A slow week in terms of quantity, but maybe the best week since I've been doing this in terms of quality. Some truly memorable favourites from the 1970s came out this week including one that is truly lives up to the claim "entertaining for the whole family." A very good week.
Columbo: The Complete Third Season
- Say Columbo and you immediately think of Peter Falk. In fact the character of Sgt. - later Lt. - Columbo actually originated in an episode of the 1960 series Chevy Mystery Theater" called "Enough Rope" starring Bert Freed. The episode was expanded into a stage play in 1962 which starred Thomas Mitchell - best known today as Gerald O'Hara in Gone With The Wind - as Columbo. The stage play was made into a 90 minute movie for TV in 1968 and the producers wanted Bing Crosby for the role. He refused and they reluctantly gave Peter Falk (who was much younger than what they really wanted) the role he's been playing off and on for nearly 40 years. The third season features the usual run of familiar faces, including John Dehner, Robert Culp, and Jack Cassidy. As well there are appearances by Jose Ferrer and Lew Ayres, but my favourite "guest murderer" in this season is Johnny Cash as a gospel singer who murders his wife (Ida Lupino) and makes it look like a plane crash. Johnny Cash might not have been the best actor in the world, but he was better than he was frequently given credit for. Oh, by the way, somethin's bothering me: for some depressing reason they decided to include a "bonus" episode ... from Mrs. Columbo (the Kate Mulgrew series).
Dallas: The Complete Third Season
- Dallas was the pioneer for the nighttime soap opera trend of the 1980s. It directly spawned Knots Landing (during Season 3 as a matter of fact) and was duplicated (but not nearly as well) by Falcon Crest and Dynasty. Truth is that there was never a lead character as vile as J.R. Ewing who was also so dammed charming. He wasn't immoral, he simply had no morals at all despite the moral compass that should have been supplied by his mother, the beloved Miss Ellie, and even his father Jock. Season 3 starts with the kidnapping of J.R.'s newborn son (or is he Cliff's son) includes the arrival and seduction of Sue Ellen's sister Kristin (Mary Crosby), the usual assortment of shady business deals and people who can't keep their clothes on, and culminates with J.R. getting shot by.... Well even though they didn't show you in the episode, the documentary that is included as an extra tells you. Best of all (apparently) are the commentaries from the stars of the show.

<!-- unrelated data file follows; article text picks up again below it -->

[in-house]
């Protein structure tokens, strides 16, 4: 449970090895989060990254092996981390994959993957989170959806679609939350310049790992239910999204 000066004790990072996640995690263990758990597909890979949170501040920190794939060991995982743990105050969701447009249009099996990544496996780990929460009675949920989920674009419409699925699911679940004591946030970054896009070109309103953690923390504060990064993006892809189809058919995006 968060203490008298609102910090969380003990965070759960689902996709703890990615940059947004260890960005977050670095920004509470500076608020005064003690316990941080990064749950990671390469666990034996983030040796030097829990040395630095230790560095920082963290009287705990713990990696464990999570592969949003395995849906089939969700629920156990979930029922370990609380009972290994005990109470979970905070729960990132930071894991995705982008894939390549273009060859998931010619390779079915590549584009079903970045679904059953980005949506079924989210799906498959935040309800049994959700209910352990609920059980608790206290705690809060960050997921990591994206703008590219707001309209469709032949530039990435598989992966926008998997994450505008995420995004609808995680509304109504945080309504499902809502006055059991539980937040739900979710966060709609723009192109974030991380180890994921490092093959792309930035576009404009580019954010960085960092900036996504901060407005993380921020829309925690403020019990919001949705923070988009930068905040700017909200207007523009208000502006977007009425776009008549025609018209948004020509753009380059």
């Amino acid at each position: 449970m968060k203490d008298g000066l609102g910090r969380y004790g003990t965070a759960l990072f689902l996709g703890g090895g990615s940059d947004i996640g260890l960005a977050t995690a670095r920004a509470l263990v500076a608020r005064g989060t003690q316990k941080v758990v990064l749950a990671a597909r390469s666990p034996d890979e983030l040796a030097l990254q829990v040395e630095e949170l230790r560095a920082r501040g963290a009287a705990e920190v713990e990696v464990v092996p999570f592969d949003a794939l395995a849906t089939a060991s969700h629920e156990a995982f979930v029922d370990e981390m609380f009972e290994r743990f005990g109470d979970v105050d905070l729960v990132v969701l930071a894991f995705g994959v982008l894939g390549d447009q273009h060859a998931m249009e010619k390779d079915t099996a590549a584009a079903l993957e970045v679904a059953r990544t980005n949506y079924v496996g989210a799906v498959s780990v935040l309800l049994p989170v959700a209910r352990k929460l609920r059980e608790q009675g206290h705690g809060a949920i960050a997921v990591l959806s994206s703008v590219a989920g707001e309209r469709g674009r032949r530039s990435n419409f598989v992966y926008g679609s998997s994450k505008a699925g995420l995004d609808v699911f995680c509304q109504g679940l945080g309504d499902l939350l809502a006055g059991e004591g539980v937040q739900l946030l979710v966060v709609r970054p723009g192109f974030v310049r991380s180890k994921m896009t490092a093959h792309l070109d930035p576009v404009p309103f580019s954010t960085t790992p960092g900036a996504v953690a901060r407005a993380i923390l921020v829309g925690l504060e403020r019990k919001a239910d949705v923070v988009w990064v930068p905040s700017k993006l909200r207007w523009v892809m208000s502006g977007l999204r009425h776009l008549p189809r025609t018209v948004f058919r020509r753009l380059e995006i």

Farscape: Season 2: Starburst Edition, Vol. 2.2
- I mentioned in relation to an earlier release of Farscape that the system they are using to release episodes of this show - or rerelease them as the case may be - seems more than a little complicated and, dare I say it, mercenary. Objection still holds.
McCloud: Seasons 1/2
- With the releases this week you can recreate the feeling of the first season of NBC's old Mystery Movie series. All that's missing is the original introductory footage with the great Henry Mancini introductory music (done on a synthesizer). The show actually started in 1970 with a two hour pilot called "Portrait Of A Dead Girl" which was almost a complete remake of the Clint Eastwood movie Coogan's Bluff released not quite two years before. It then became an hour-long series in NBC's Four In One "wheel" series (one of the other series in this group was Rod Serling's Night Gallery) before expanding to a 90 minute series in its second season. It was a great series with some truly enjoyable work from Dennis Weaver as the supposd misfit New Mexico Marshal and J.D. Cannon as his departmental nemesis Chief Clifford. The way those two worked together was truly amazing.
McMillan & Wife: Season One
- The third element of the original NBC Mystery Movie wheel was McMillan and Wife. It was also the only one specifically created for the series. The show is essentially a modernized take on the characters of Nick and Nora Charles from The Thin Man series of movies (minus the alcohol) combined with Mr. and Mrs North and perhaps just a touch of I Love Lucy - one sometimes expects Rock Hudson to say "Sally, you got some 'splainin' to do." The chemistry between Hudson and Susan Saint James is tangible, and when you add in Nancy Walker as Sally's maid (and frequent partner in her escapades) Mildred and John Schuck as Stewart MacMillan's trusted, if sometimes slow-witted, aide Sergeant Enright you have a winning combination.